When systems collide: domestic violence, visas and social security

Leanne HoSocial security rights review

Ann Emmanuel, Immigration Advice and Rights Centre, Sally Cameron, Welfare Rights Centre and Emily Singh, Economic Justice Australia  

For people in Australia on temporary visas, immigration law and social security law collide in ways that put them in extremely precarious situations, including limiting options to escape domestic violence.

No access: temporary visas

Most temporary visa holders are not eligible for income support from the Australian government. Many hold a temporary visa allowing them to work, study, and potentially live in Australia for a very long time, including indefinitely.[1]  Often temporary visa holders cannot resolve this issue by becoming permanent residents because Australia’s immigration law does not offer them clear pathways to permanent residency. The main exception relates to Partner visa, where a person may rely on the Family Violence Provisions under immigration law to continue with their existing visa application. For others, there are no permanent visa options even when they have Australian citizen children, they are facing hardship or discrimination if they return to their home country, and they are trying to escape domestic violence.

Despite Australia’s detailed family and domestic violence response, the collision between social security and immigration legal systems results in many people on temporary visas having no clear pathway to safety. If they decide to leave an abusive partner or family member, their only option will be dependence on charities and crisis accommodation for indefinite periods of time.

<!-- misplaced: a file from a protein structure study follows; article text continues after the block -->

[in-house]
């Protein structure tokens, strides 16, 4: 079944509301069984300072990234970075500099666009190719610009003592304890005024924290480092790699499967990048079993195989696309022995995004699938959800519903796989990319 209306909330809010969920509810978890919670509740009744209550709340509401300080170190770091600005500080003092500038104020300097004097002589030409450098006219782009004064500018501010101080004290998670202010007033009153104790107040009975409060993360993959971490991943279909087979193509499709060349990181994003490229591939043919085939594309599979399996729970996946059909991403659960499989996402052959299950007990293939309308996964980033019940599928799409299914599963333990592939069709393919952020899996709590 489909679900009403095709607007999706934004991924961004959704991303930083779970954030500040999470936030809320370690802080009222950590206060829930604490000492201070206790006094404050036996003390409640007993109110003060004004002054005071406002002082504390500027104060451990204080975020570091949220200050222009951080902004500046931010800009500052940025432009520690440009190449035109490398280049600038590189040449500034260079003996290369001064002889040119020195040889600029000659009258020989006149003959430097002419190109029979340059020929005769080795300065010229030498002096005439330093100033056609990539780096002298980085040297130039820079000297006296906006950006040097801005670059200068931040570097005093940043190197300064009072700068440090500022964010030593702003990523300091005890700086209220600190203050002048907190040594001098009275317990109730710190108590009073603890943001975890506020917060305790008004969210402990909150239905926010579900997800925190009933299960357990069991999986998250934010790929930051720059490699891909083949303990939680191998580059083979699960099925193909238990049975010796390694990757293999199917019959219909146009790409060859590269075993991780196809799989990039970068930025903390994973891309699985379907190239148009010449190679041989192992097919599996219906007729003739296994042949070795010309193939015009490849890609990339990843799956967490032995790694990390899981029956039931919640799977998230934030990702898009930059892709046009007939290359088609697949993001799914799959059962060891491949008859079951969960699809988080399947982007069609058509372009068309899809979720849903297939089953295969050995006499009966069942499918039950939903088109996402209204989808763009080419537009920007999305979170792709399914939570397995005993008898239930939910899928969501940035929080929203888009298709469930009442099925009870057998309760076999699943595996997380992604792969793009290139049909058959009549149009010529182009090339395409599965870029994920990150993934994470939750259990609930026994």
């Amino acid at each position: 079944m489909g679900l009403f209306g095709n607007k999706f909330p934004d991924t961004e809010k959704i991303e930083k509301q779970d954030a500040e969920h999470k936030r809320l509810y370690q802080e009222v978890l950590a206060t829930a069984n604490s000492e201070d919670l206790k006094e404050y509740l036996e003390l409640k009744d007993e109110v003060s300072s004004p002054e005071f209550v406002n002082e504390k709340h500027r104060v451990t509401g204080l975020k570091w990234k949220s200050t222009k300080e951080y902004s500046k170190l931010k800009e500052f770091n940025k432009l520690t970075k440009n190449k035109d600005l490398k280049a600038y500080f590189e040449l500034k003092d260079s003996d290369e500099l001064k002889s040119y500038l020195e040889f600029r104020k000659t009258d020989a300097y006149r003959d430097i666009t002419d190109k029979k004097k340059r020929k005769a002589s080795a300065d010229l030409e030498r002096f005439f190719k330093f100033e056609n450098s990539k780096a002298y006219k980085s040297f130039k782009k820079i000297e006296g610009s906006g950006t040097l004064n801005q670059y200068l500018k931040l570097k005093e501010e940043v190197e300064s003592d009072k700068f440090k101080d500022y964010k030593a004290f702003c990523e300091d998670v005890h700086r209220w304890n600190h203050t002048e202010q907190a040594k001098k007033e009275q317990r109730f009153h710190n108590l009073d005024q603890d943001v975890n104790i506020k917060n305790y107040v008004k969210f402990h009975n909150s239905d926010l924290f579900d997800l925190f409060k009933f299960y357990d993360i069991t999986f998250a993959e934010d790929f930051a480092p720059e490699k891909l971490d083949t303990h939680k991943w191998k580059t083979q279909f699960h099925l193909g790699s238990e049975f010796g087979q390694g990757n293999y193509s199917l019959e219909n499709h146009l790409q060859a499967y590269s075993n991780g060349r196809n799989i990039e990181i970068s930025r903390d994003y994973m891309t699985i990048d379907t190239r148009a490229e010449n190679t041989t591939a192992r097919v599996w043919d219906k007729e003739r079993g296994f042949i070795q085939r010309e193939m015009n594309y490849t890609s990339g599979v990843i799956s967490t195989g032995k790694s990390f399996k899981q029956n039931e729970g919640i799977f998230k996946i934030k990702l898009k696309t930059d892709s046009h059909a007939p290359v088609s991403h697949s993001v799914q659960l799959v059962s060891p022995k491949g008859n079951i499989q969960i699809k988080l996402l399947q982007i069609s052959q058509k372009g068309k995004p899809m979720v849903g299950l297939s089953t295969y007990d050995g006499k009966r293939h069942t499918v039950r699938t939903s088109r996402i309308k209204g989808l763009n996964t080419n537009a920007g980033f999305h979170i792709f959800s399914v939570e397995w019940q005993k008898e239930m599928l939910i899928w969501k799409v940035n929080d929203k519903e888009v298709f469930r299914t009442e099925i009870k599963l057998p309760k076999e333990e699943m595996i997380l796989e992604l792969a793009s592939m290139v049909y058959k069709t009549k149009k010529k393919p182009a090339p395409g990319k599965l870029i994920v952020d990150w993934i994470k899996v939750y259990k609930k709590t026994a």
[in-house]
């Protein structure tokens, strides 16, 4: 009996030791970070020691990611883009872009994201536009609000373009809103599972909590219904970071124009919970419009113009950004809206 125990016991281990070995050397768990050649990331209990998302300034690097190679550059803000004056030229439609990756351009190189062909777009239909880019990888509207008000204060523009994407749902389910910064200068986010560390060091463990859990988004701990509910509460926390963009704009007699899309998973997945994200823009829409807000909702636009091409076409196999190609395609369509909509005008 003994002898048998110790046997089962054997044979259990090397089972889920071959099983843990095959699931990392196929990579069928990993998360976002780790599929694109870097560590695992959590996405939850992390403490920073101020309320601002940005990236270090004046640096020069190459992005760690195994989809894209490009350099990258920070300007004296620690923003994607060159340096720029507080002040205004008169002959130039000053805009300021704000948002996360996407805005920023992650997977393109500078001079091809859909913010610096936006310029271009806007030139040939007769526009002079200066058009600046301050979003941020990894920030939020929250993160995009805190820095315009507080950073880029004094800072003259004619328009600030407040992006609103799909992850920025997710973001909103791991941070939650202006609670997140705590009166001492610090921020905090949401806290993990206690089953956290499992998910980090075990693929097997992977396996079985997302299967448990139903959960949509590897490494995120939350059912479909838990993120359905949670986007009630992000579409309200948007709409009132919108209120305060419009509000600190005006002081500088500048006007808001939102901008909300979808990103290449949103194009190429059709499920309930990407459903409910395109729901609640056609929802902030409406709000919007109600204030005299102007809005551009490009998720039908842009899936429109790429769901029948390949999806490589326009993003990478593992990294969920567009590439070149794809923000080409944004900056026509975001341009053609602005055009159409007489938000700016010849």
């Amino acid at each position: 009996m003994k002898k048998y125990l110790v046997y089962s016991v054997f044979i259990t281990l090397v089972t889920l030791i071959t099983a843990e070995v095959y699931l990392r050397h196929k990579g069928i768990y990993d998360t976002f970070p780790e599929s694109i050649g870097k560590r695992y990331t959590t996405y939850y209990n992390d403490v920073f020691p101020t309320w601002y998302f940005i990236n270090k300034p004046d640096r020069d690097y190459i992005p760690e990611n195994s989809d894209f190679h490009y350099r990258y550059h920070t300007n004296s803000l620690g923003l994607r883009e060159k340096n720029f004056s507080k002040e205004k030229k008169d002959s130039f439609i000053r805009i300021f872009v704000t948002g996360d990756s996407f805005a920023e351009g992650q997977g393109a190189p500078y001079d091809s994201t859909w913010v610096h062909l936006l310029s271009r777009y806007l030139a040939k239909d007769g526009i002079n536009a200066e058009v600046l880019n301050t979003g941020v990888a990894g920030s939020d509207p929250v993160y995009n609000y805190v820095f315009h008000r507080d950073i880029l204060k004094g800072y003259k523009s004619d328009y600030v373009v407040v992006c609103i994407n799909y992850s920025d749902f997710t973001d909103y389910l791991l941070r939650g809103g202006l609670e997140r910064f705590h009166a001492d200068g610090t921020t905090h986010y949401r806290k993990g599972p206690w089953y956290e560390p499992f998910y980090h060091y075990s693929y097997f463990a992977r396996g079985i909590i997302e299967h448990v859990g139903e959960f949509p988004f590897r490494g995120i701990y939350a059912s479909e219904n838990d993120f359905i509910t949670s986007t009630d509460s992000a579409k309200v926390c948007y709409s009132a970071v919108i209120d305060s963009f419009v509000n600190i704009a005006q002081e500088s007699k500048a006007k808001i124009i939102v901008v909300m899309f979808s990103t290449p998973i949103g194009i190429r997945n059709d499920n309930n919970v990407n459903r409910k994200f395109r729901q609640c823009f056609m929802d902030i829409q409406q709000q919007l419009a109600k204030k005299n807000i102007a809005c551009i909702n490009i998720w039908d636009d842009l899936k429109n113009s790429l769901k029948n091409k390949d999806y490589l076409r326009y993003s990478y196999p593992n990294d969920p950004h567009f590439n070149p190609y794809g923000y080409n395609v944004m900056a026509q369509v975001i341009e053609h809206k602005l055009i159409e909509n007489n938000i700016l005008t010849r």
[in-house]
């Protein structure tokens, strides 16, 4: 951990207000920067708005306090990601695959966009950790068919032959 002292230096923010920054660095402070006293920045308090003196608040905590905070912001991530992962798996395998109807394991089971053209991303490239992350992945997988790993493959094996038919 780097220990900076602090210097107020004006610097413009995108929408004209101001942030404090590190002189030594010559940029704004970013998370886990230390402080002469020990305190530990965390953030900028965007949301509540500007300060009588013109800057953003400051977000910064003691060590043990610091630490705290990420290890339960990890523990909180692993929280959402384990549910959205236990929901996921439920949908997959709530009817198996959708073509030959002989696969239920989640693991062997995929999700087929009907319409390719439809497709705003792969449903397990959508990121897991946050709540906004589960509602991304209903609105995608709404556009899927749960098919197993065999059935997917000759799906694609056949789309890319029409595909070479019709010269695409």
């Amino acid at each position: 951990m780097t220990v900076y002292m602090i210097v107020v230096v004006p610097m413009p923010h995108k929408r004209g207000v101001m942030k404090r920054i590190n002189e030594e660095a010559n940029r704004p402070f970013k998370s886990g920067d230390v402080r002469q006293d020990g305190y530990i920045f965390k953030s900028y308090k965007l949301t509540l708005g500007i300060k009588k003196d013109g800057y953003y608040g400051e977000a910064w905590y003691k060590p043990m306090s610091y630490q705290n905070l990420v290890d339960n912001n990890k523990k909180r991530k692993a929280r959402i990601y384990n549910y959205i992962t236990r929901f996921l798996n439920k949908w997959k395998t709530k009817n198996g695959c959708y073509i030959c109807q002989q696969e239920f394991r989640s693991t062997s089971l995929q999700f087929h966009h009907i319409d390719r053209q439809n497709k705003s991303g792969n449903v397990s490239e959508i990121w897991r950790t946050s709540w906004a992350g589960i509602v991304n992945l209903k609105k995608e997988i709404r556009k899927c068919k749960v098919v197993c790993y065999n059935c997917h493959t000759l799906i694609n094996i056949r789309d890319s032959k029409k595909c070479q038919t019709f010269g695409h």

Access with barriers: the Newly Arrived Residents Waiting Period

The term “newly arrived residents waiting period” (NARWP) refers to the waiting period that generally applies before a permanent visa holder may access social security income support payments and concessions. While exemptions to the NARWP do exist, including in some cases involving family violence, obtaining a waiver of the NARWP under one of these exemptions can be difficult to achieve. The person subject to the NARWP needs to first know about the possibility of a waiver, go through the onerous process of applying for a waiver, evidence their experiences of domestic violence, and establish a substantial change of circumstances beyond their control since being granted permanent residency. This can be difficult to establish, particularly where the family violence pre-dates arrival in Australia but has since escalated. Further, waiver of the NARWP enables access only to Special Benefit, a single social security payment with harsh conditions attached. The NARWP remains an obstacle to social security – and to safety – for some people wanting to escape family violence.

Access with barriers: New Zealand citizens

The social security system treats New Zealand permanent residents who arrived in Australia on or after 26 February 2001 particularly harshly. Unlike other migrants, New Zealanders who move to Australia are automatically granted a Special Category Visa under which they have the right to remain indefinitely and to work, contributing to compulsory superannuation and paying tax.